In a startling revelation, it has recently become public knowledge that a Fair Work Commission Vice President had covertly recorded telephone conversations between himself and the President of the Fair Work Commission. The Fair Work Commission is Australia’s national workplace relations tribunal. The Vice President said that he did so to protect his own lawful interests. Whilst this article will not explain why the Vice President considered it necessary to protect his own lawful interests by secretly recording conversations in his workplace because the recent public coverage, might encourage copy-cat conduct by employees, it is timely to review the Australian legal framework in relation to the regulation and use of surveillance devices, such as listening devices in the workplace or elsewhere. The recent public coverage might encourage copy-cat conduct by employees.
The regulation of surveillance device laws is primarily at a State and Territory level with very little, to no uniformity between the States and Territories other than that they all prohibit (subject to certain exceptions) the secret use or installation of listening devices as well as the communication or publication of a privately recorded conversation.
Certain jurisdictions permit a participant to record a private conversation in the absence of consent of the other parties (as long as they themselves are a party to that conversation) while other jurisdictions do not. Further, certain jurisdictions permit covert recording of a conversation provided there is the consent of one principal party and the recording is reasonably necessary to protect the lawful interests of that principal party, as relied upon by the Vice President of the Fair Work Commission.
In certain jurisdictions, a covert recording is permissible if the recording of a conversation (whether a telephone conversation or face-to-face conversation) is consented to by one of the principal parties and is not made for a purpose of communicating or publishing to another person (i.e. the recording was made for their own benefit). Consent can either be express or implied. Again, in select jurisdictions an employee is able to lawfully communicate or publish a private conversation in the course of legal or disciplinary proceedings. Even if an employee can lawfully record and communicate a private conversation, it is another matter whether the recording will be admissible in proceedings. That will ultimately, be a discretionary matter for the court or tribunal.
Why Employees Feel the Need to Secretly Record Conversations
Increasingly, and in our experience, employees assert that they are fearful that their employer is, or going to, manipulate the outcome of disciplinary or performance improvement meetings to better their case or at least protect their position, should an employee bring legal action against them. In such circumstances, an employee may be tempted to secretly record such a meeting with their manager in an attempt to capture any potentially incriminating statement made by the employer.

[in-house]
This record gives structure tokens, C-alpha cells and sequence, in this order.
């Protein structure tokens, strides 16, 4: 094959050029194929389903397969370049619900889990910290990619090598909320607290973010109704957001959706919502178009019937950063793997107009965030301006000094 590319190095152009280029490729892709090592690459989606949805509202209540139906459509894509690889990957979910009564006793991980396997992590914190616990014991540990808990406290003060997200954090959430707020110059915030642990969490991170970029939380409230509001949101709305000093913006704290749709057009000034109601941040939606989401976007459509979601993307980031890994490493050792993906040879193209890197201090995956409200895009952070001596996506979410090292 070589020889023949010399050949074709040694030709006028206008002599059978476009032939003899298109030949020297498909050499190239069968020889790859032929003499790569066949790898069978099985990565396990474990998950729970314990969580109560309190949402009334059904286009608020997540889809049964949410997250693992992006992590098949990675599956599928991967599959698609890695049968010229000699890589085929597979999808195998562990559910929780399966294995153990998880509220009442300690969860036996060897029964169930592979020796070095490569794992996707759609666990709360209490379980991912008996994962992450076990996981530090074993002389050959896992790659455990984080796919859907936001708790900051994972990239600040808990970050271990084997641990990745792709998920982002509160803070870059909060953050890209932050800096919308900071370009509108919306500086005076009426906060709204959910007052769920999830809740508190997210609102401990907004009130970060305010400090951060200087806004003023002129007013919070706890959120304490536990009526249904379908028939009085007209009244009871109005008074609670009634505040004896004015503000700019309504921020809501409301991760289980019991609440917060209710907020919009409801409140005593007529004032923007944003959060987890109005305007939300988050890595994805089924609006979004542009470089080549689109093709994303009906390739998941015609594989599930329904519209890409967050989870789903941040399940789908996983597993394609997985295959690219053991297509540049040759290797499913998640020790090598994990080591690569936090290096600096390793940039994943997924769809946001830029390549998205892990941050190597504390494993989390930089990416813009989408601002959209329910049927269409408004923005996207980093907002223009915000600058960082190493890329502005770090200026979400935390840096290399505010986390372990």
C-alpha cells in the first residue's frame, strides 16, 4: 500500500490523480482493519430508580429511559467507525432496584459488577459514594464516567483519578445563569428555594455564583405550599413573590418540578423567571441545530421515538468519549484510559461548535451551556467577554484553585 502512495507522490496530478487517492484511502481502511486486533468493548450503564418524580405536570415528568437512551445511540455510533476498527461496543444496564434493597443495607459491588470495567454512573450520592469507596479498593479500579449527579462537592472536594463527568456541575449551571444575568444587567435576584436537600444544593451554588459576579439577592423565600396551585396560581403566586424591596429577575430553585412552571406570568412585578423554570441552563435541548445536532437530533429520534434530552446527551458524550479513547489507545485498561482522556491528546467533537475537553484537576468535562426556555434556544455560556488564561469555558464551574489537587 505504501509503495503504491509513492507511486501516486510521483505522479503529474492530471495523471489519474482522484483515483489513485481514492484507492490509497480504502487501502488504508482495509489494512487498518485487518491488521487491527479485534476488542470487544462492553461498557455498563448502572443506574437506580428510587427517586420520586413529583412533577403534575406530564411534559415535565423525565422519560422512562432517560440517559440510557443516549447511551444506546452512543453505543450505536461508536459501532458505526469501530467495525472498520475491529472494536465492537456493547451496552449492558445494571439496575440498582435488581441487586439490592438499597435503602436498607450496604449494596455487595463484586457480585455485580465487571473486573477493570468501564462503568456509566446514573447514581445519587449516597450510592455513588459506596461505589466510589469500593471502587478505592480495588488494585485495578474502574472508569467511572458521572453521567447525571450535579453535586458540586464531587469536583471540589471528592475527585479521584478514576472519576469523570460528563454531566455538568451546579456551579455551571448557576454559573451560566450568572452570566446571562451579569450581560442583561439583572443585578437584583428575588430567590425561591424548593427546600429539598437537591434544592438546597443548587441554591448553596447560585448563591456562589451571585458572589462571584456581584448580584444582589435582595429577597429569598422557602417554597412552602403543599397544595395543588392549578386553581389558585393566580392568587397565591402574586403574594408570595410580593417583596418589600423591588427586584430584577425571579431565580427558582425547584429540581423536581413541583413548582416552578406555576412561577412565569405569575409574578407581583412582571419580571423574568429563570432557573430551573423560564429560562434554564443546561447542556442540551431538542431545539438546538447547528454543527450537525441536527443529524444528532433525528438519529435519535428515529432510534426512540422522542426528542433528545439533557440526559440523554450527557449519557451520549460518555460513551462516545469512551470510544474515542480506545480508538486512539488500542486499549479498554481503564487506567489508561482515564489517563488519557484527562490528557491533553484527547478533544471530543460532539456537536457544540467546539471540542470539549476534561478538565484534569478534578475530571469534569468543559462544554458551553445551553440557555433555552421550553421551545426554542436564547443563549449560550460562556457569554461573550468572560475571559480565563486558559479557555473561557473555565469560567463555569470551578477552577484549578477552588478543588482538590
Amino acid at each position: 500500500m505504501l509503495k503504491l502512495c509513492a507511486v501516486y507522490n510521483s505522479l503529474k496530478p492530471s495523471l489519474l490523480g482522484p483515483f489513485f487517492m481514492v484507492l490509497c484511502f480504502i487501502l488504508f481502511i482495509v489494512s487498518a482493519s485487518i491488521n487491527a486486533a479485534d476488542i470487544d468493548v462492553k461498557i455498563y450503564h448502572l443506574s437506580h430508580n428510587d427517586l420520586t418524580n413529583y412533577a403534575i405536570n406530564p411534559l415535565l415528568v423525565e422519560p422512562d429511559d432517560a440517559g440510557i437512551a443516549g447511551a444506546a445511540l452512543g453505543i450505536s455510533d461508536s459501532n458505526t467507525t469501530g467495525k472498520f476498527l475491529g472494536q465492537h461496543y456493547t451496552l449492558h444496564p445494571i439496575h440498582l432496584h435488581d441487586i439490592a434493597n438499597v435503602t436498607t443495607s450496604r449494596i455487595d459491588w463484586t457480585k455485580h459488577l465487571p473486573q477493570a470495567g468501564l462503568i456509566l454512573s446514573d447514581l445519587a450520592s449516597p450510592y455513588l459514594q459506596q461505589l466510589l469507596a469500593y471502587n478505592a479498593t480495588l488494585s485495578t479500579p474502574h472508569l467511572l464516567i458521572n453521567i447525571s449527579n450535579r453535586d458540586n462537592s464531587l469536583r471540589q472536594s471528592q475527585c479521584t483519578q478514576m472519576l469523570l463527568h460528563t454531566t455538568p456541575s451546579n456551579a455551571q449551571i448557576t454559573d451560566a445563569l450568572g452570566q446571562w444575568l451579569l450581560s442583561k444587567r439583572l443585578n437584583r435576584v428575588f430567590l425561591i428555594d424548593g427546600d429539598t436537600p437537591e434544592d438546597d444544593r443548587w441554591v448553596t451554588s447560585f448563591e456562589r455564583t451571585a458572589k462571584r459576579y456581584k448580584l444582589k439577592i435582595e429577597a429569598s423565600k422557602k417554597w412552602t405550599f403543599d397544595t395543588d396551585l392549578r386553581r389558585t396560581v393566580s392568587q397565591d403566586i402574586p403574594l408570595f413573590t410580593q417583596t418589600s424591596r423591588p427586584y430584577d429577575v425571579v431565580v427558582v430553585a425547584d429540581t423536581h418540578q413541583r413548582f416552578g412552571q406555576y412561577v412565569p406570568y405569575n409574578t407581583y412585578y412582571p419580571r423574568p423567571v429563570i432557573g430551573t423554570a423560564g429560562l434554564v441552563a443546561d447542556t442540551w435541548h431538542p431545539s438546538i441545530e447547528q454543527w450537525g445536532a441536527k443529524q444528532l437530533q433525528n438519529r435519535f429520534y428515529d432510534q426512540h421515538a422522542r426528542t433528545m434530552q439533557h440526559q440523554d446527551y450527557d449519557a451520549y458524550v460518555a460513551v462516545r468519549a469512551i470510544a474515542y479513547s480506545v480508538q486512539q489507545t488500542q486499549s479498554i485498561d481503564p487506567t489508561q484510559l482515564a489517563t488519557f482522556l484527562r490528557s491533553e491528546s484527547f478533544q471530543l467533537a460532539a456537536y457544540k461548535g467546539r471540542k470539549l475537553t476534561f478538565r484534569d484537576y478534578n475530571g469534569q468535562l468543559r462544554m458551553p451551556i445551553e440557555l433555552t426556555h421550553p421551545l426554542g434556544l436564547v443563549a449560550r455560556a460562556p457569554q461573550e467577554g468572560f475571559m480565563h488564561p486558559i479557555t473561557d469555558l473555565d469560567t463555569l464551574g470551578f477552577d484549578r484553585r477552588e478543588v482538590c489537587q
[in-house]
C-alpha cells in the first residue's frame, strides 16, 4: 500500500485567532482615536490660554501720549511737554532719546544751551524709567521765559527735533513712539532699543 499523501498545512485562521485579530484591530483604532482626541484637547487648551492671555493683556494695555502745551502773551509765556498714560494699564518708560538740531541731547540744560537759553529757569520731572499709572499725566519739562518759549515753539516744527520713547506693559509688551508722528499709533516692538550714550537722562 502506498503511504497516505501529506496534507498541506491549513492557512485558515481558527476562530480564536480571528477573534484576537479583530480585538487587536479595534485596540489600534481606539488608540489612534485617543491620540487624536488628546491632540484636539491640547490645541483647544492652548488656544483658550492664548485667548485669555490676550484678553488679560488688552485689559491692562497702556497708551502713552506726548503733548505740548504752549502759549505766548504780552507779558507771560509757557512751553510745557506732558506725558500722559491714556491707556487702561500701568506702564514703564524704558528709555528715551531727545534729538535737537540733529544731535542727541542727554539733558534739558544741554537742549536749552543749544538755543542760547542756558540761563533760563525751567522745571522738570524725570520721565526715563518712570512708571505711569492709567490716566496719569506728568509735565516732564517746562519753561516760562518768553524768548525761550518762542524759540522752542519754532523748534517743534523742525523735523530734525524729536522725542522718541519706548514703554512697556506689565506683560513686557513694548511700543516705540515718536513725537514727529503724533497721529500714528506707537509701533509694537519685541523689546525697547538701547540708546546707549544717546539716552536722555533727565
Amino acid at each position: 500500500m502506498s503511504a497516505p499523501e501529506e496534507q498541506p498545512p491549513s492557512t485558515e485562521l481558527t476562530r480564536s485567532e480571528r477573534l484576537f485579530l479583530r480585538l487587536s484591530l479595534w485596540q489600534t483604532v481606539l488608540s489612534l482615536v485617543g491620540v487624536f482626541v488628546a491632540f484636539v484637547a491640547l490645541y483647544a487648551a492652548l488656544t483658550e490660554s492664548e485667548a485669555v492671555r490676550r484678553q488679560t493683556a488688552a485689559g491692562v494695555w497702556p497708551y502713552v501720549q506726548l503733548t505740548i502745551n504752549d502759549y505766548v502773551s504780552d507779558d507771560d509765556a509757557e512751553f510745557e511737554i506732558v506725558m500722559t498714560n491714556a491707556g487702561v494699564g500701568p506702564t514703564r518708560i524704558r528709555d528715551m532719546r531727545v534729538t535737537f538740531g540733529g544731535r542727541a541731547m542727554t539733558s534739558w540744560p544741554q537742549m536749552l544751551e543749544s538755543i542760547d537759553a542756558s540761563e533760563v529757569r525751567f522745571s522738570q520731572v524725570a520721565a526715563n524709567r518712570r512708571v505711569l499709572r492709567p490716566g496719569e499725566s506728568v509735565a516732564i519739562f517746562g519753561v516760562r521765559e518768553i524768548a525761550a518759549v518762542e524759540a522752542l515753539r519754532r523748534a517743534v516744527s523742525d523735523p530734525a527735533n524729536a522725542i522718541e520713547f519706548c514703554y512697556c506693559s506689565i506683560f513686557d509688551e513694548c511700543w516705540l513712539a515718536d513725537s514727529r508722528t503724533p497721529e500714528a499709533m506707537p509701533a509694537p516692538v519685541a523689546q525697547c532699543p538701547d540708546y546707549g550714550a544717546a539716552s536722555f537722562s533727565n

- During all disciplinary or performance improvement meetings with employees, employers must remain vigilant, act cautiously and as far as they reasonably can, ensure that the meeting is not secretly recorded. Comprehensive notes should be taken by the employer during such meetings and ideally, the employee should be asked to acknowledge the notes as an accurate record of the meeting.
- If an employee asks to record a meeting and an employer does not wish to be recorded, the employer should make it expressly clear that it does not consent to the recording. This is important to avoid any later suggestion of implied consent to the recording. In the event an employee still records the meeting, this may ironically become a disciplinary matter itself for refusing a lawful and reasonable direction of the employer.
- Employers may consider adopting appropriate policies in relation to the use of mobile phones or other recording devices in the workplace.
 For example, the laws of Victoria, Queensland and the Northern Territory permit a participant to record a private activity in the absence of consent of the other party/parties. The laws in New South Wales, South Australia, Tasmania, Western Australia and the Australian Capital Territory require the express or implied consent of all ‘principal parties’ to a conversation.
 New South Wales, South Australia, Tasmania, Western Australia and the Australian Capital Territory.
 New South Wales, Tasmania and the Australian Capital Territory.
 Victoria, Queensland, Western Australia, Tasmania and the Northern Territory.